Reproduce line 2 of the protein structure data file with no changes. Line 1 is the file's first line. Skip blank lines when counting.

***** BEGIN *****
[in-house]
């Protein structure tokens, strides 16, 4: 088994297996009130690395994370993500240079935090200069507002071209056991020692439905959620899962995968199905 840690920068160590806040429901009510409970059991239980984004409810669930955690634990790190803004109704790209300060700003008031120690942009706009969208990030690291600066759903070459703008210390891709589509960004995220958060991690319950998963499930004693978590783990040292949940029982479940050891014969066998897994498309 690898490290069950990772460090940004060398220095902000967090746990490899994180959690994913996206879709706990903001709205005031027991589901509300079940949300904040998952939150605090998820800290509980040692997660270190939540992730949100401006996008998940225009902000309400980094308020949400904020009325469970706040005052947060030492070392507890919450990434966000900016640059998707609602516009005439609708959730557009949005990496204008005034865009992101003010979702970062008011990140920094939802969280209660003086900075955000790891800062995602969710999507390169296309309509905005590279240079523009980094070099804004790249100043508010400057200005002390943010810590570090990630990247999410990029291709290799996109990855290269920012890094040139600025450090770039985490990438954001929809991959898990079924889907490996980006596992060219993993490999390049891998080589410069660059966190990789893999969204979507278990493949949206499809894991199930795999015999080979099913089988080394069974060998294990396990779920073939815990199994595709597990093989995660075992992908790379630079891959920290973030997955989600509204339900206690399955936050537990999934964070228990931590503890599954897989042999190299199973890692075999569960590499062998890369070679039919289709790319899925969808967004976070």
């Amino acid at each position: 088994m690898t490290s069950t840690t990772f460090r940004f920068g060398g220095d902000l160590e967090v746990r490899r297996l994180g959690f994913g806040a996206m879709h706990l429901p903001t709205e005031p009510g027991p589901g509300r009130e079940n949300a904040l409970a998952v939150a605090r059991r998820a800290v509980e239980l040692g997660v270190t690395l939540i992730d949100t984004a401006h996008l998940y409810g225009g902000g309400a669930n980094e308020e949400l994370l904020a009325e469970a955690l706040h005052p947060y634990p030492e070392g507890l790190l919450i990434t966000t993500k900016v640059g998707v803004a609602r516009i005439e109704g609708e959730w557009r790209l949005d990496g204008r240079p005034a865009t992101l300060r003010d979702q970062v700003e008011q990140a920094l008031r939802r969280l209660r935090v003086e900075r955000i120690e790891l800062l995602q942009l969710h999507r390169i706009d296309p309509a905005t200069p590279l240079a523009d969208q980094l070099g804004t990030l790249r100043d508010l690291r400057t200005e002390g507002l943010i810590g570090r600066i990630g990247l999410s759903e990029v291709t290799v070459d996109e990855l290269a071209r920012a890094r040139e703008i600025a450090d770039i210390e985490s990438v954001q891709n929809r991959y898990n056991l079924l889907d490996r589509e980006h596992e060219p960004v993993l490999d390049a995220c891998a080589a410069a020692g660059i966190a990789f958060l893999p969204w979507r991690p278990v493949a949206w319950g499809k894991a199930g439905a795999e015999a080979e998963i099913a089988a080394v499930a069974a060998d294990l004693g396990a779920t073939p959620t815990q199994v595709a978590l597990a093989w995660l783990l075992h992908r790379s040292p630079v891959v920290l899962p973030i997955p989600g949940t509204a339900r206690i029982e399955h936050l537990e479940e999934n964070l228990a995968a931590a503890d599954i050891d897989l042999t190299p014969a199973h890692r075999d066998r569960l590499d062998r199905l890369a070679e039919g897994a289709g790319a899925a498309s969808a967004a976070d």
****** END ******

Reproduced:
């Protein structure tokens, strides 16, 4: 088994297996009130690395994370993500240079935090200069507002071209056991020692439905959620899962995968199905 840690920068160590806040429901009510409970059991239980984004409810669930955690634990790190803004109704790209300060700003008031120690942009706009969208990030690291600066759903070459703008210390891709589509960004995220958060991690319950998963499930004693978590783990040292949940029982479940050891014969066998897994498309 690898490290069950990772460090940004060398220095902000967090746990490899994180959690994913996206879709706990903001709205005031027991589901509300079940949300904040998952939150605090998820800290509980040692997660270190939540992730949100401006996008998940225009902000309400980094308020949400904020009325469970706040005052947060030492070392507890919450990434966000900016640059998707609602516009005439609708959730557009949005990496204008005034865009992101003010979702970062008011990140920094939802969280209660003086900075955000790891800062995602969710999507390169296309309509905005590279240079523009980094070099804004790249100043508010400057200005002390943010810590570090990630990247999410990029291709290799996109990855290269920012890094040139600025450090770039985490990438954001929809991959898990079924889907490996980006596992060219993993490999390049891998080589410069660059966190990789893999969204979507278990493949949206499809894991199930795999015999080979099913089988080394069974060998294990396990779920073939815990199994595709597990093989995660075992992908790379630079891959920290973030997955989600509204339900206690399955936050537990999934964070228990931590503890599954897989042999190299199973890692075999569960590499062998890369070679039919289709790319899925969808967004976070």